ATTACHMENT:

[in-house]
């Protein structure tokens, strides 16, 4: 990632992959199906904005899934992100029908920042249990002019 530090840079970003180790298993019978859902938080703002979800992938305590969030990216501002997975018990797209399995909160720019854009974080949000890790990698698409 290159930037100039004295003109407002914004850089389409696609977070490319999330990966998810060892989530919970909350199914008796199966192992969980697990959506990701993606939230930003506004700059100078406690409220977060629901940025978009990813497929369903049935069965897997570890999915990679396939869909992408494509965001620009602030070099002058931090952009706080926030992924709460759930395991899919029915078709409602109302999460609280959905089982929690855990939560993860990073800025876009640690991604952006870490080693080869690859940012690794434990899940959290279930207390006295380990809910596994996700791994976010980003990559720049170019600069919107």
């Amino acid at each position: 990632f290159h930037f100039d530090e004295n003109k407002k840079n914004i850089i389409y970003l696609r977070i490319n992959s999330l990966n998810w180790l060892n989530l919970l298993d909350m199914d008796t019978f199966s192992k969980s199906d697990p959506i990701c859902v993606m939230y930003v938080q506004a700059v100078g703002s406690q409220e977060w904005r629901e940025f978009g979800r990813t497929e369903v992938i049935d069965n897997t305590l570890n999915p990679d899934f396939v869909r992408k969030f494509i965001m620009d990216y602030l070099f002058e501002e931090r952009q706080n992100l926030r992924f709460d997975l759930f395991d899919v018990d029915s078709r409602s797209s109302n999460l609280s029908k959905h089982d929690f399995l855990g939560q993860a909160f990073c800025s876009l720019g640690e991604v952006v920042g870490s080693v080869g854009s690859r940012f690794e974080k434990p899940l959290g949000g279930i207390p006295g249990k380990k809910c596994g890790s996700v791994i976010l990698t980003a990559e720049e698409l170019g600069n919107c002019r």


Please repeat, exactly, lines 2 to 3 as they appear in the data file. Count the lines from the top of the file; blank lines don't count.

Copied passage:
């Protein structure tokens, strides 16, 4: 990632992959199906904005899934992100029908920042249990002019 530090840079970003180790298993019978859902938080703002979800992938305590969030990216501002997975018990797209399995909160720019854009974080949000890790990698698409 290159930037100039004295003109407002914004850089389409696609977070490319999330990966998810060892989530919970909350199914008796199966192992969980697990959506990701993606939230930003506004700059100078406690409220977060629901940025978009990813497929369903049935069965897997570890999915990679396939869909992408494509965001620009602030070099002058931090952009706080926030992924709460759930395991899919029915078709409602109302999460609280959905089982929690855990939560993860990073800025876009640690991604952006870490080693080869690859940012690794434990899940959290279930207390006295380990809910596994996700791994976010980003990559720049170019600069919107």
């Amino acid at each position: 990632f290159h930037f100039d530090e004295n003109k407002k840079n914004i850089i389409y970003l696609r977070i490319n992959s999330l990966n998810w180790l060892n989530l919970l298993d909350m199914d008796t019978f199966s192992k969980s199906d697990p959506i990701c859902v993606m939230y930003v938080q506004a700059v100078g703002s406690q409220e977060w904005r629901e940025f978009g979800r990813t497929e369903v992938i049935d069965n897997t305590l570890n999915p990679d899934f396939v869909r992408k969030f494509i965001m620009d990216y602030l070099f002058e501002e931090r952009q706080n992100l926030r992924f709460d997975l759930f395991d899919v018990d029915s078709r409602s797209s109302n999460l609280s029908k959905h089982d929690f399995l855990g939560q993860a909160f990073c800025s876009l720019g640690e991604v952006v920042g870490s080693v080869g854009s690859r940012f690794e974080k434990p899940l959290g949000g279930i207390p006295g249990k380990k809910c596994g890790s996700v791994i976010l990698t980003a990559e720049e698409l170019g600069n919107c002019r």